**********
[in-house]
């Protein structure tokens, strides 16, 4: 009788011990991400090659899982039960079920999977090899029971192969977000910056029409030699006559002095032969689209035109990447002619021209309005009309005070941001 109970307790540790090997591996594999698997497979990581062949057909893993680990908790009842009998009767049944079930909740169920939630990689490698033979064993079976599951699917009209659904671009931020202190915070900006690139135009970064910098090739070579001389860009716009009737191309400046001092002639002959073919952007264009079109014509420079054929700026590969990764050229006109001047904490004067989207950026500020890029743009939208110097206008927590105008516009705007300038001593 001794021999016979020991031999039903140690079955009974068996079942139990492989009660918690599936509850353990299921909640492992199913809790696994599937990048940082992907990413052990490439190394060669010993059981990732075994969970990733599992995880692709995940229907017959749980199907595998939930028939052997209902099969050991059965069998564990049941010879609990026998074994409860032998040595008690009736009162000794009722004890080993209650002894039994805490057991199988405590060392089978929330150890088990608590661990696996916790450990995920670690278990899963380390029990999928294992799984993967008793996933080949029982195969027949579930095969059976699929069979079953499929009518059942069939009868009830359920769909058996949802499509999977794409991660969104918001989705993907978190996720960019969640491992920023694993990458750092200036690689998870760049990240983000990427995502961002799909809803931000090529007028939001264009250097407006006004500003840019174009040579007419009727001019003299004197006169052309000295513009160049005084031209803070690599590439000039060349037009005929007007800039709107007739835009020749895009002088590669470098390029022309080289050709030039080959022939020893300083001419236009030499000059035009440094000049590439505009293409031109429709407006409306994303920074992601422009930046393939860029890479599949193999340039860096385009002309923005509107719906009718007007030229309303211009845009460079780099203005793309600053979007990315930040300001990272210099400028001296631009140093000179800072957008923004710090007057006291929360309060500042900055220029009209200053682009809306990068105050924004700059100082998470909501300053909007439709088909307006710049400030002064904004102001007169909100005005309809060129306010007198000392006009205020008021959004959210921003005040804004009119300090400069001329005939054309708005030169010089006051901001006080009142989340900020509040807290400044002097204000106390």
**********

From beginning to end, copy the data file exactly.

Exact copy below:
[in-house]
């Protein structure tokens, strides 16, 4: 009788011990991400090659899982039960079920999977090899029971192969977000910056029409030699006559002095032969689209035109990447002619021209309005009309005070941001 109970307790540790090997591996594999698997497979990581062949057909893993680990908790009842009998009767049944079930909740169920939630990689490698033979064993079976599951699917009209659904671009931020202190915070900006690139135009970064910098090739070579001389860009716009009737191309400046001092002639002959073919952007264009079109014509420079054929700026590969990764050229006109001047904490004067989207950026500020890029743009939208110097206008927590105008516009705007300038001593 001794021999016979020991031999039903140690079955009974068996079942139990492989009660918690599936509850353990299921909640492992199913809790696994599937990048940082992907990413052990490439190394060669010993059981990732075994969970990733599992995880692709995940229907017959749980199907595998939930028939052997209902099969050991059965069998564990049941010879609990026998074994409860032998040595008690009736009162000794009722004890080993209650002894039994805490057991199988405590060392089978929330150890088990608590661990696996916790450990995920670690278990899963380390029990999928294992799984993967008793996933080949029982195969027949579930095969059976699929069979079953499929009518059942069939009868009830359920769909058996949802499509999977794409991660969104918001989705993907978190996720960019969640491992920023694993990458750092200036690689998870760049990240983000990427995502961002799909809803931000090529007028939001264009250097407006006004500003840019174009040579007419009727001019003299004197006169052309000295513009160049005084031209803070690599590439000039060349037009005929007007800039709107007739835009020749895009002088590669470098390029022309080289050709030039080959022939020893300083001419236009030499000059035009440094000049590439505009293409031109429709407006409306994303920074992601422009930046393939860029890479599949193999340039860096385009002309923005509107719906009718007007030229309303211009845009460079780099203005793309600053979007990315930040300001990272210099400028001296631009140093000179800072957008923004710090007057006291929360309060500042900055220029009209200053682009809306990068105050924004700059100082998470909501300053909007439709088909307006710049400030002064904004102001007169909100005005309809060129306010007198000392006009205020008021959004959210921003005040804004009119300090400069001329005939054309708005030169010089006051901001006080009142989340900020509040807290400044002097204000106390």